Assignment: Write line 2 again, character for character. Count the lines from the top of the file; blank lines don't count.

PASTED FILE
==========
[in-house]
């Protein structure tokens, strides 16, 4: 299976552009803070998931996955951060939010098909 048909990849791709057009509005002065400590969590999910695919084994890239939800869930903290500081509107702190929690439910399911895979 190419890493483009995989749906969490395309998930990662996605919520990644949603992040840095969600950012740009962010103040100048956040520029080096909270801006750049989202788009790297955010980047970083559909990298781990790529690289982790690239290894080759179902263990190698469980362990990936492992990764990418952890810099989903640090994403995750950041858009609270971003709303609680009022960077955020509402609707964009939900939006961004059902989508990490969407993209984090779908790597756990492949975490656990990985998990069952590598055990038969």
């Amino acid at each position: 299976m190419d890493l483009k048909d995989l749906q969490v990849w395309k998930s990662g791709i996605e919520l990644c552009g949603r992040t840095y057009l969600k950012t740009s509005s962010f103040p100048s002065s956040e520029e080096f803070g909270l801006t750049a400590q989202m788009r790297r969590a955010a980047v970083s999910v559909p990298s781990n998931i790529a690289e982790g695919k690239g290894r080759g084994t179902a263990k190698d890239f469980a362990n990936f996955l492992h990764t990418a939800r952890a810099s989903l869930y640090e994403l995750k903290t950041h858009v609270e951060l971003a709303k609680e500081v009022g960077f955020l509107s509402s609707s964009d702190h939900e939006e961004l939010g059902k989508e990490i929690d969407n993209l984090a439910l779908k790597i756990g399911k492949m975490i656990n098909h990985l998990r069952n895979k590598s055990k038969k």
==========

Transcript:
């Protein structure tokens, strides 16, 4: 299976552009803070998931996955951060939010098909 048909990849791709057009509005002065400590969590999910695919084994890239939800869930903290500081509107702190929690439910399911895979 190419890493483009995989749906969490395309998930990662996605919520990644949603992040840095969600950012740009962010103040100048956040520029080096909270801006750049989202788009790297955010980047970083559909990298781990790529690289982790690239290894080759179902263990190698469980362990990936492992990764990418952890810099989903640090994403995750950041858009609270971003709303609680009022960077955020509402609707964009939900939006961004059902989508990490969407993209984090779908790597756990492949975490656990990985998990069952590598055990038969």